It is important, however, to keep these two types of calling together. Reformed theologians often speak of the gospel call and the effectual call as two aspects or sides of one calling.17 Ordinarily God calls effectually where the word is being preached or taught. The powerful working of the Spirit then unites itself with the presentation of the word by the preacher or the teacher. How does the Spirit then work? By (1) opening the heart and thus enabling the hearer to respond (Acts 16:14), (2) enlightening the mind so that the hearer can understand the gospel message (1 Cor. 2:1213; cf. 2 Cor. 4:6), and (3) bestowing spiritual life so that the hearer can turn to God in faith (Eph. 2:5). One could say, therefore, that the word which is heard in the gospel call is made effective in the effectual call. Herman Bavinck puts it this way: "It is one and the same word which God allows to be proclaimed through the external [or gospel] call and which he writes on the hearts of the hearers through the Holy Spirit in the internal [or effectual] call."18


At this point it may be helpful to consider certain objections which have been raised against the doctrine of effectual calling. One is this: this doctrine takes away every incentive for evangelism and missions. For if only those who have been effectually called are able to respond to the gospel call in faith, why should we preach to people? Why should we not simply wait for God to call his elect with the effectual call? Does not this doctrine make missionary preaching and teaching useless?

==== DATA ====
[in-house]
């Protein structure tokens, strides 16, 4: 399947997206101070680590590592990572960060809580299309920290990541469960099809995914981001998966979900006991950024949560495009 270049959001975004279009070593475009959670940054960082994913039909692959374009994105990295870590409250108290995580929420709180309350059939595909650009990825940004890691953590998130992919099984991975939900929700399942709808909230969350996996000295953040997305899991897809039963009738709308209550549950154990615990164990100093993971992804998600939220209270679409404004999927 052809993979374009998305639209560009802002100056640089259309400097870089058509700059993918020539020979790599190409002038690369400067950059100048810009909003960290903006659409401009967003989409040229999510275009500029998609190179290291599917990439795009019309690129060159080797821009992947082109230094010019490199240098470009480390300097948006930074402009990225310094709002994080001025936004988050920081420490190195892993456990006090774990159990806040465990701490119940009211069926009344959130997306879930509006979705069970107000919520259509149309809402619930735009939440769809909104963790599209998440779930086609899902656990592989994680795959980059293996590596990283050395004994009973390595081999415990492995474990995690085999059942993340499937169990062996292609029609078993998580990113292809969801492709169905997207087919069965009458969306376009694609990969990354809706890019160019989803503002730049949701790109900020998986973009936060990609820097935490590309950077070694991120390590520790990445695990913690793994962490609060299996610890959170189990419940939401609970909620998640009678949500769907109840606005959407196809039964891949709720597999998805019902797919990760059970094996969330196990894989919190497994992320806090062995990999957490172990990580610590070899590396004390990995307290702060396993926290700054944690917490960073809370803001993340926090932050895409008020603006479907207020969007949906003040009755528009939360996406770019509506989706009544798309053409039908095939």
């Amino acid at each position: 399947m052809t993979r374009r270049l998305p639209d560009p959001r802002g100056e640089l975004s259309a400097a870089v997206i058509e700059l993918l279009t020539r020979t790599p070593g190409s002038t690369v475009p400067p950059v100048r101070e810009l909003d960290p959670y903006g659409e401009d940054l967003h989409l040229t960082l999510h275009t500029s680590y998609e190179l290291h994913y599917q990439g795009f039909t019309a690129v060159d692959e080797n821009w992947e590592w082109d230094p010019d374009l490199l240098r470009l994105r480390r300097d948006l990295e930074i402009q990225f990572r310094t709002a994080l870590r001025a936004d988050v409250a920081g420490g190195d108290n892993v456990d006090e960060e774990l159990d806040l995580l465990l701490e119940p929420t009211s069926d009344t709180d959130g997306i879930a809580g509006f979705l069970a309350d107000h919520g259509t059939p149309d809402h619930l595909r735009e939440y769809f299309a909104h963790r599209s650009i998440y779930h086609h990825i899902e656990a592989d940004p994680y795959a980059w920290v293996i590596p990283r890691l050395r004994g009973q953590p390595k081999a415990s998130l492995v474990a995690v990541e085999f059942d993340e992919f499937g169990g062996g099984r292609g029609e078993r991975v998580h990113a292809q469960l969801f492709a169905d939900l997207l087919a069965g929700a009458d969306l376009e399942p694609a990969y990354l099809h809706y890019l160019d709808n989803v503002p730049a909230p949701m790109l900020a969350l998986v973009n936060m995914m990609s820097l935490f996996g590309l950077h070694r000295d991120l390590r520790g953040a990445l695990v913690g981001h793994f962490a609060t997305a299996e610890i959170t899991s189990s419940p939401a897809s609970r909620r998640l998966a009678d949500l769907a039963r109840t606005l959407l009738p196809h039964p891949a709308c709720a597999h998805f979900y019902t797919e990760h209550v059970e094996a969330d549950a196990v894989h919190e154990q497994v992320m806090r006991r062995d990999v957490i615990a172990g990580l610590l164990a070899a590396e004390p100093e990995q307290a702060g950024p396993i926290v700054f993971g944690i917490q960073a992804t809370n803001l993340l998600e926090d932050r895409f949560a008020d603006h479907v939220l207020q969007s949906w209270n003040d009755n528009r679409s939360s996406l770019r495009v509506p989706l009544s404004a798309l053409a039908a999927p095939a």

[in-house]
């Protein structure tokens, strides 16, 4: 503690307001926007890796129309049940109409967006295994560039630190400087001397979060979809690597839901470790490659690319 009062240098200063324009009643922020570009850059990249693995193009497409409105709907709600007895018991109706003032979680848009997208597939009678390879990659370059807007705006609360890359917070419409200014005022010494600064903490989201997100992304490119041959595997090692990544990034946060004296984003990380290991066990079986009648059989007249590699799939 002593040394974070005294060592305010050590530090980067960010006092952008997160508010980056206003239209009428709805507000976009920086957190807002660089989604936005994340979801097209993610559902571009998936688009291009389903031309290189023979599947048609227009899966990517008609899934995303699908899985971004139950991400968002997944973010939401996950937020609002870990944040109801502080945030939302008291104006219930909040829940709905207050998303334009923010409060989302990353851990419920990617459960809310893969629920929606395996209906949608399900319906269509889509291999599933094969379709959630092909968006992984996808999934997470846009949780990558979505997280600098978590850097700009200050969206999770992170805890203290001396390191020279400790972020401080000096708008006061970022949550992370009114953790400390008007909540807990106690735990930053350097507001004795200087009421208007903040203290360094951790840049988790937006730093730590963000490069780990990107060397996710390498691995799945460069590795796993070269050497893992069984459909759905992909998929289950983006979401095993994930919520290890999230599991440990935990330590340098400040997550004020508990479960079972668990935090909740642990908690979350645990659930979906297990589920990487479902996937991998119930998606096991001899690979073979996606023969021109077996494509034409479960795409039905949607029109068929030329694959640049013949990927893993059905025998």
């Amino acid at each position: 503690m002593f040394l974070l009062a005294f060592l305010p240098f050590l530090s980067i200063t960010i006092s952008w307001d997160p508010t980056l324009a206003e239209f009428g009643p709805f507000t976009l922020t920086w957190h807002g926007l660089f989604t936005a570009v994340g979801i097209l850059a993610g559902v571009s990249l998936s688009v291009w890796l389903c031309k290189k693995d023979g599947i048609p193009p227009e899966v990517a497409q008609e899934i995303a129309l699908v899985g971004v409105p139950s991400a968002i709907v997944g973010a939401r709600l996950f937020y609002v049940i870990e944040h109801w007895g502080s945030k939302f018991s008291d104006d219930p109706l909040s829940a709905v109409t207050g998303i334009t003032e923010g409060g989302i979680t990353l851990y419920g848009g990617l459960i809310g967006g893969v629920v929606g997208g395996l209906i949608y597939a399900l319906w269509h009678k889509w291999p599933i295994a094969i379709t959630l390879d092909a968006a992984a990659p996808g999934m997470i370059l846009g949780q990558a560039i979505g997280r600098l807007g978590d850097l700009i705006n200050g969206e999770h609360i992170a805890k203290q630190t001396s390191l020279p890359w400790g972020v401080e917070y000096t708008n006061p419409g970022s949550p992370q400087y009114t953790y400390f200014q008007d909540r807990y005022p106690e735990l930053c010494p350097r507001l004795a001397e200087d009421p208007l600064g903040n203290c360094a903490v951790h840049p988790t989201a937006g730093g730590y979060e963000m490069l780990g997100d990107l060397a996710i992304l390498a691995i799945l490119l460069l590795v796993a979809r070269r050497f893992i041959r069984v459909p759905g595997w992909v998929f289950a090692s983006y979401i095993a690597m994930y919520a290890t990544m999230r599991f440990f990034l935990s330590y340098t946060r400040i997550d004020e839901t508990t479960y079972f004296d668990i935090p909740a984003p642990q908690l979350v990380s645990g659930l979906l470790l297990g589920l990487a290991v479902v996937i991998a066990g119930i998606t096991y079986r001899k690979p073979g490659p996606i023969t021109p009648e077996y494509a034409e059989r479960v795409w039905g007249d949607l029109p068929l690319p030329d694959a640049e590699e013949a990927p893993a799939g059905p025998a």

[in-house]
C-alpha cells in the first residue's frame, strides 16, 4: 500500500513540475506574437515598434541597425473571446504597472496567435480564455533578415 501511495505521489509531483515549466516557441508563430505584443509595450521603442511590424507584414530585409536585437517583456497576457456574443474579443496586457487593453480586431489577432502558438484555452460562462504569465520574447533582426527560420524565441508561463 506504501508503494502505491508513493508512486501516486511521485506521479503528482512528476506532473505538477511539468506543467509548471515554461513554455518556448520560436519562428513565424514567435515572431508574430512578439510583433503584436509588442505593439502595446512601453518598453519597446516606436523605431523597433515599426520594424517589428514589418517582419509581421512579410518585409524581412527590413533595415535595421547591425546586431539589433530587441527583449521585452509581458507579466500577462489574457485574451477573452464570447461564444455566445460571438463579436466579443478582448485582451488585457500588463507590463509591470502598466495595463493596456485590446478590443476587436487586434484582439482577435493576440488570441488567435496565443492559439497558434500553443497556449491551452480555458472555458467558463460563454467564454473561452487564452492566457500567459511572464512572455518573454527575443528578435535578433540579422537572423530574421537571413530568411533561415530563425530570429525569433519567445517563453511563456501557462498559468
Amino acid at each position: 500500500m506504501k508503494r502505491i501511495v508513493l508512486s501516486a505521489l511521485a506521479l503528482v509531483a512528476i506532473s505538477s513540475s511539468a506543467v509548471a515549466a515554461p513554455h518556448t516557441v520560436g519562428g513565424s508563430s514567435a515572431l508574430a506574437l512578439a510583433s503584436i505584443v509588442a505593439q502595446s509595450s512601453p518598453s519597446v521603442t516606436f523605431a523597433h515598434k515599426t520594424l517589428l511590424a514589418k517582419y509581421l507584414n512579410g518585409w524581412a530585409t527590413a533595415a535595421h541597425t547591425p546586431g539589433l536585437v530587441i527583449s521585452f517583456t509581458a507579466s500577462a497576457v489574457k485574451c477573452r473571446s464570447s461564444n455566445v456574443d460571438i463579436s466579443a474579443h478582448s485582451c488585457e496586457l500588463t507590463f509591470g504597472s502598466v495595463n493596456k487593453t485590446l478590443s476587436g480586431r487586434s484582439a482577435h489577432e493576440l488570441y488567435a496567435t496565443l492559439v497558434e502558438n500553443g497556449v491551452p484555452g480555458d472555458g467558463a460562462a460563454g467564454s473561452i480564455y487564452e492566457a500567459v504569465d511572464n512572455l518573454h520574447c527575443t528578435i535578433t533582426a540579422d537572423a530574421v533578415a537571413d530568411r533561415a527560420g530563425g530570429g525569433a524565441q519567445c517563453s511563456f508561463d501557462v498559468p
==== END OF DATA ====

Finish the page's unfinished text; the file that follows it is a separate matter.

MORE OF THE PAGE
The answer is a decisive No. For the preaching and teaching of the gospel are the divinely ordained means whereby people are brought to faith. Note Paul's words: "And how, then, can they call on the one they have not believed in? And how can they believe in the one of whom they have not heard? And how can they hear without someone preaching to them?" (Rom. 10:14).

Another way of meeting this objection is to point out that, though only God's elect (those chosen by him from the creation of the world) will be effectually called and will therefore come to salvation, we do not know who they are. Bavinck again is helpful here: The gospel is proclaimed to human beings, not as elect or reprobate, but as sinners who are all in need of redemption." 19 It is our task to preach the gospel to all; we must trust God to enable those whom he has chosen in Christ to respond with saving faith. The doctrine of effectual calling, therefore, far from being a deterrent to evangelism and missions, is rather an incentive and a source of encouragement: we are confident that God will bring his own to salvation through the preaching and teaching of his word.

A second objection is this: Does not the doctrine of effectual calling put into the hands of unbelievers a tool whereby they can excuse them selves for not accepting the gospel? In the light of this teaching, can't they defend themselves for not believing by pointing out that they have not been called with the right kind of calling, and can they then not blame God for their unbelief?